The Hawai`i Chapter of the Society of American Foresters represents the forestry profession in Hawai`i and all those who work to protect and sustain our forests.
E Komo Mai, welcome to Hawai`i, the most isolated land on earth. Hawaii's forests range from sea level to over 9,000 feet elevation and include everything from tall rainforests to sparse deserts.
Our forests protect our watersheds and provide safe and sustainable water supplies for our people and agriculture. The state forest reserve system was established in 1903 to protect our island watersheds.
Hiking trails, from easy to challenging, provide access to some of the most spectacular landscapes on earth. Local families carry on the tradition of hunting wild pigs, sheep, and goats, as well as upland birds.
Our forests and other native ecosystems provide habitat for more threatened and endangered species than anywhere else in the US. Most of the 1,000 species of native Hawaiian plants occur only in Hawai`i. Hawai`i forests are home to 30 species of unique forest birds, more than half of which are endangered, and rare invertebrates such as the singing snails.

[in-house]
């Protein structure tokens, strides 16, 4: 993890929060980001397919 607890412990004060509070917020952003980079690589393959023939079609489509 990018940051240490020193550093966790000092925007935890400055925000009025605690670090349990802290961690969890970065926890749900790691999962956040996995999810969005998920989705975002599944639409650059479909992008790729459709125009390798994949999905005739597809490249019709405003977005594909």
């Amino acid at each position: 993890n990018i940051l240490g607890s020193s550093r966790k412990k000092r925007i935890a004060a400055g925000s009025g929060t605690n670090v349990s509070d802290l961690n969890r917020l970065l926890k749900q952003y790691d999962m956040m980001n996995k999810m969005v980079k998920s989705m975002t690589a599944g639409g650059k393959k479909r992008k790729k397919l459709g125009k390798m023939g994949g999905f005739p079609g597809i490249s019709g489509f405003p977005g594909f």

Hawai`i is famous for our sandalwood and koa timber, as well as the skill or our local craftsmen.
Native Hawaiians, kanaka maoli in the Hawaiian language, have always had a strong connection to the land. Creatures such as the `io or Hawaiian hawk have traditionally have been regarded as `aumakua or guardian spirts by some Hawaiian families. Land management in Hawai`i today is guided by Hawaiian concepts such as the ahupua`a land division and the ancient understanding that what happens in the uplands affects the sea.